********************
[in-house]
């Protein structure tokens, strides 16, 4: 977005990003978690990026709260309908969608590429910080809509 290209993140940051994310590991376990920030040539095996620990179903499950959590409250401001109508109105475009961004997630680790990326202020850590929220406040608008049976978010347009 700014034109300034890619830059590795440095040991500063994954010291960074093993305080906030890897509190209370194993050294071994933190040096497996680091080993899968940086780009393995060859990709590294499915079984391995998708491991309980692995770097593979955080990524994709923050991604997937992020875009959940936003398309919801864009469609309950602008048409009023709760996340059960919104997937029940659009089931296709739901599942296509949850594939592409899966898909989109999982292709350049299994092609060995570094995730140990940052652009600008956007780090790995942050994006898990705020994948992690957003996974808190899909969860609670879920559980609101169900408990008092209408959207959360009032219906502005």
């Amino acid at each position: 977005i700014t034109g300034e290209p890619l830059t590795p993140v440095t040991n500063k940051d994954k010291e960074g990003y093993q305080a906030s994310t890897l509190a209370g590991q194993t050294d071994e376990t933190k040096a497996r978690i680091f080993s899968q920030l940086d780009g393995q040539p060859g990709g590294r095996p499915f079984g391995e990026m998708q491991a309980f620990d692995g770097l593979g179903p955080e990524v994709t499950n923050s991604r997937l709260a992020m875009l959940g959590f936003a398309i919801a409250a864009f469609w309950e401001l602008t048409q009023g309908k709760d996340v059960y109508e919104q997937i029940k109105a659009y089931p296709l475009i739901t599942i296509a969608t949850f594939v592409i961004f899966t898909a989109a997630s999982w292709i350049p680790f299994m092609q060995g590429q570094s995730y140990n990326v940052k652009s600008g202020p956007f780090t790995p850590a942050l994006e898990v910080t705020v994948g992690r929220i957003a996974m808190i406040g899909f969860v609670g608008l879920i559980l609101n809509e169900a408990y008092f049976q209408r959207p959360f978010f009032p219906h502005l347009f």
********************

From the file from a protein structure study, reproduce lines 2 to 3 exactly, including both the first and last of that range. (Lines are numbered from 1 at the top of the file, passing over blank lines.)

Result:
């Protein structure tokens, strides 16, 4: 977005990003978690990026709260309908969608590429910080809509 290209993140940051994310590991376990920030040539095996620990179903499950959590409250401001109508109105475009961004997630680790990326202020850590929220406040608008049976978010347009 700014034109300034890619830059590795440095040991500063994954010291960074093993305080906030890897509190209370194993050294071994933190040096497996680091080993899968940086780009393995060859990709590294499915079984391995998708491991309980692995770097593979955080990524994709923050991604997937992020875009959940936003398309919801864009469609309950602008048409009023709760996340059960919104997937029940659009089931296709739901599942296509949850594939592409899966898909989109999982292709350049299994092609060995570094995730140990940052652009600008956007780090790995942050994006898990705020994948992690957003996974808190899909969860609670879920559980609101169900408990008092209408959207959360009032219906502005």
């Amino acid at each position: 977005i700014t034109g300034e290209p890619l830059t590795p993140v440095t040991n500063k940051d994954k010291e960074g990003y093993q305080a906030s994310t890897l509190a209370g590991q194993t050294d071994e376990t933190k040096a497996r978690i680091f080993s899968q920030l940086d780009g393995q040539p060859g990709g590294r095996p499915f079984g391995e990026m998708q491991a309980f620990d692995g770097l593979g179903p955080e990524v994709t499950n923050s991604r997937l709260a992020m875009l959940g959590f936003a398309i919801a409250a864009f469609w309950e401001l602008t048409q009023g309908k709760d996340v059960y109508e919104q997937i029940k109105a659009y089931p296709l475009i739901t599942i296509a969608t949850f594939v592409i961004f899966t898909a989109a997630s999982w292709i350049p680790f299994m092609q060995g590429q570094s995730y140990n990326v940052k652009s600008g202020p956007f780090t790995p850590a942050l994006e898990v910080t705020v994948g992690r929220i957003a996974m808190i406040g899909f969860v609670g608008l879920i559980l609101n809509e169900a408990y008092f049976q209408r959207p959360f978010f009032p219906h502005l347009f």